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Making Room for Change

pexels-photo-173490Change is unavoidable and the part of life we all dread. Change can be hard and uncomfortable. The ways we navigate change are often a reflection of how we have experienced change before. Change can be threatening, inspiring and/or encouraging. Ultimately, the more room you can make for change in your life the easier time you will have dealing with the change when it comes.

How do we prepare for change? What can we do to focus on the positive aspects of change? Luckily, there are some things you can put into place for yourself that will help you effectively manage the changes you confront in your life.

Acceptance

The first step in making room for change in your life is acceptance of the following truths:

  • Change is an inevitable part of life.
  • Change involves loss — even if the change is positive.
  • Change can offer an opportunity for growth.

All the feelings you experience while in the midst of change are valid. Sudden changes can make you feel anxious and ungrounded. Even positive changes can bring about a sense of loss as you mourn the way things used to be. It can be difficult to accept that for something new to begin, something else must end. Acknowledge the loss and create a way to symbolically let it go. There are no rules about how you should feel. Accept whatever feelings arise and be kind to yourself.

Reflect

Acceptance becomes possible when you take time to reflect. Reflection is easiest when you have a quiet space and uninterrupted time. Important questions to ask yourself include, what do I currently value about my life? What would I like to change? In the midst of change, ask, how do I feel now that this change happened? What do I miss about my life before the change? What elements of my old life do I want to carry forward into my new life? What do I want to leave behind? With consistent reflection, both before, during, and after the change, you can be honest with yourself and others about how you feel, and what you need going forward.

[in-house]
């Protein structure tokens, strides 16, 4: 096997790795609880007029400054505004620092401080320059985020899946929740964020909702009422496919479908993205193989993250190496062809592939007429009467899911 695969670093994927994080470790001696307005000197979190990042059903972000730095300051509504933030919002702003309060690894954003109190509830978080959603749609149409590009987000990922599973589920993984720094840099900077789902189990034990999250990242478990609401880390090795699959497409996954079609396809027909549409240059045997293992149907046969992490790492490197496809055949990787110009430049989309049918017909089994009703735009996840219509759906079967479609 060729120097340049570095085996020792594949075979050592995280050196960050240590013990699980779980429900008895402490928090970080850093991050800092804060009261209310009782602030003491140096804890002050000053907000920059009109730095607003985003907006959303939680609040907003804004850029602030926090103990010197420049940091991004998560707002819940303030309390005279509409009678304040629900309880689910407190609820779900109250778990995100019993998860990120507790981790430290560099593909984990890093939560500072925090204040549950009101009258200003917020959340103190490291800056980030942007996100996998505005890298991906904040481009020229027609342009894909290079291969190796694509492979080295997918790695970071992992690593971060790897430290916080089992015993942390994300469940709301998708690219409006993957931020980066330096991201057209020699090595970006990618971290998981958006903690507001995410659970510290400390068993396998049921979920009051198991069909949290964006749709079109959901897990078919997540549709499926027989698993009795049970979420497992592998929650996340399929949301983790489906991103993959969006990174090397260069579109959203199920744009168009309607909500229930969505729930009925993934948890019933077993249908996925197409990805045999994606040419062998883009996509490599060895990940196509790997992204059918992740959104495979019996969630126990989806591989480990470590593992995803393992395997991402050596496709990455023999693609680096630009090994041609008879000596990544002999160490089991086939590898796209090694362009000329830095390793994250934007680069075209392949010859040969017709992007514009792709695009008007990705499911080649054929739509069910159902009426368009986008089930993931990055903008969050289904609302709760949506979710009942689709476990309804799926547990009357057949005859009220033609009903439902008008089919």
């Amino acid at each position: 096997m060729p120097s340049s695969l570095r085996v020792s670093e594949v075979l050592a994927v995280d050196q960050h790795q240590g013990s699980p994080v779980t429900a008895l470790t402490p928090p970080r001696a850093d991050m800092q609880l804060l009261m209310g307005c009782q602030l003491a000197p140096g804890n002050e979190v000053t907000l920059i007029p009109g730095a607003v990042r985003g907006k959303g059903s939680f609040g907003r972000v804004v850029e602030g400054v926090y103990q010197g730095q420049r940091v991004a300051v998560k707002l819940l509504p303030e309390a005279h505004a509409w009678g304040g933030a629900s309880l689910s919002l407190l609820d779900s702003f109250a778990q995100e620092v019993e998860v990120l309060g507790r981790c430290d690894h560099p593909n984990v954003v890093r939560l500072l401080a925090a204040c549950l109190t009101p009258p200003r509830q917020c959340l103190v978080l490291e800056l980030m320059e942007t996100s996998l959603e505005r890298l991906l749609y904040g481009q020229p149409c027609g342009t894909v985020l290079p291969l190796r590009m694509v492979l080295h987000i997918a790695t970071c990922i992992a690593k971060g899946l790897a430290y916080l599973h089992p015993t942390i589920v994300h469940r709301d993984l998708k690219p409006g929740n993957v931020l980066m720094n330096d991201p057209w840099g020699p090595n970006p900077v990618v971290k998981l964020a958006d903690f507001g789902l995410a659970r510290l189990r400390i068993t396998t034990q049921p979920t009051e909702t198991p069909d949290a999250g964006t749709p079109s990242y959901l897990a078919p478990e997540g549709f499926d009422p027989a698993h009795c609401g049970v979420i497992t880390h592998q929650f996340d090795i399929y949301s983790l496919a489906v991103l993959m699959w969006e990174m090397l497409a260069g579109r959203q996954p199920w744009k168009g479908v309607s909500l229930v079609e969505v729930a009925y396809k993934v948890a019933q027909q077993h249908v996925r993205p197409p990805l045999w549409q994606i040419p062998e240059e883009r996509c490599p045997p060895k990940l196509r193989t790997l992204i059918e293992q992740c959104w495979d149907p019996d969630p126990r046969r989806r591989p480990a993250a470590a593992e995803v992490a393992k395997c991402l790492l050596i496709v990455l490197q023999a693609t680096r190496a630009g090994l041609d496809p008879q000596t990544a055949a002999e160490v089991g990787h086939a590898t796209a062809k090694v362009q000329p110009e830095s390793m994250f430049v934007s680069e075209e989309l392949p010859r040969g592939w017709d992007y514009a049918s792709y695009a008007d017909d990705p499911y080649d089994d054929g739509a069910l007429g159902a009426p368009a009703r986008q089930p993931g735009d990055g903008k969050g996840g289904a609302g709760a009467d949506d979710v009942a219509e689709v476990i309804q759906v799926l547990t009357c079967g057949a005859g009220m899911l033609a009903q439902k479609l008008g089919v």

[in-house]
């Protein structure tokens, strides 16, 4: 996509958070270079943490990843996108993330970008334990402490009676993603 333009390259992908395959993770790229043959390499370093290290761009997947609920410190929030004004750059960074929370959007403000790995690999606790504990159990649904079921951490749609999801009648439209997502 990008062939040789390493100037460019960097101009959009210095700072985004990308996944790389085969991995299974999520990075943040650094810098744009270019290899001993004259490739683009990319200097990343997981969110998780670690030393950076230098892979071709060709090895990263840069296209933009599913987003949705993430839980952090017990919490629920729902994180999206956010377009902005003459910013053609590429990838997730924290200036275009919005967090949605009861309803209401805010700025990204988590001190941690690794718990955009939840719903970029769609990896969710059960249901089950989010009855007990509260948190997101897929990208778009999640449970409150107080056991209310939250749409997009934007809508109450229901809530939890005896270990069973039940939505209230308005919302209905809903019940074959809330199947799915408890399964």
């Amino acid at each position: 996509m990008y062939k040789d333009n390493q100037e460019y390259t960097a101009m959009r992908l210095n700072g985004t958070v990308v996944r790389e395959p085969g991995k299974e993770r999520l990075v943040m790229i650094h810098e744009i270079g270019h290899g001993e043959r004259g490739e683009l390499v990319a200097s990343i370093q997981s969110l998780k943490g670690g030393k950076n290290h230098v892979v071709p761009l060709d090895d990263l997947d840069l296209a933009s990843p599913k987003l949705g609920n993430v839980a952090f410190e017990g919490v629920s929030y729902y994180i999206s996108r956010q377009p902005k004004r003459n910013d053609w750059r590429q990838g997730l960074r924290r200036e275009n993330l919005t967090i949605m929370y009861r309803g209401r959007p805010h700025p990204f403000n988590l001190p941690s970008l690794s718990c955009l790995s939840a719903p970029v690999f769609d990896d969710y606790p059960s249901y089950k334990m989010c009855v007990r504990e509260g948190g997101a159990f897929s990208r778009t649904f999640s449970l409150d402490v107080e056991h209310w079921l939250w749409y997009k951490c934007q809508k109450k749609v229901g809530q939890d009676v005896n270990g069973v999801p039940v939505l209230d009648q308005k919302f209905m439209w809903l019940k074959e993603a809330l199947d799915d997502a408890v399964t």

Reflection is truly the heart of transition. This is a time where questioning, growth, courage and creativity happen. You may even make room for a new identity that is more authentic and a true expression of who you are and where you are in your life.

Support

It is never easy to go through a major life change on you own. Reengage with old friends and past support systems. Prioritize and nurture your current relationships by consistently reaching out and connecting with those you are closest to. It might even be helpful to meet new people by taking a class, volunteering, or joining a civic or social group. Having friends and family members you can be open and honest with can help you feel supported, and serve as a source of strength as you navigate the changes that manifest in your life. Your support system will hold a safe emotional space for you to work through this period of your life.

These steps can help you manage and confront change with a positive and confident mindset. You have likely experienced many life changes already. Build on the confidence that you have navigated these waters before. It is these experiences in your life that have made you who you are today. Embrace these times as part of your narrative and know that you have what it takes to make it through.

Making Room for Change


Julie K. Jones, Ph.D., LPC

Julie K. Jones, Ph.D., LPC is the owner and director of Well Life Therapy, LLC, a private group psychotherapy practice in Middletown, CT. She and her clinical team offer a wide range of services and specialties including perinatal/postpartum support, trauma recovery, couples and family counseling, and teen/young adult assistance. She is a founding member and board member of the Connecticut Chapter of Postpartum Support International.


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APA Reference
Jones, J. (2018). Making Room for Change. Psych Central. Retrieved on December 7, 2019, from https://psychcentral.com/blog/making-room-for-change/
Scientifically Reviewed
Last updated: 8 Jul 2018 (Originally: 14 Apr 2017)
Last reviewed: By a member of our scientific advisory board on 8 Jul 2018
Published on Psych Central.com. All rights reserved.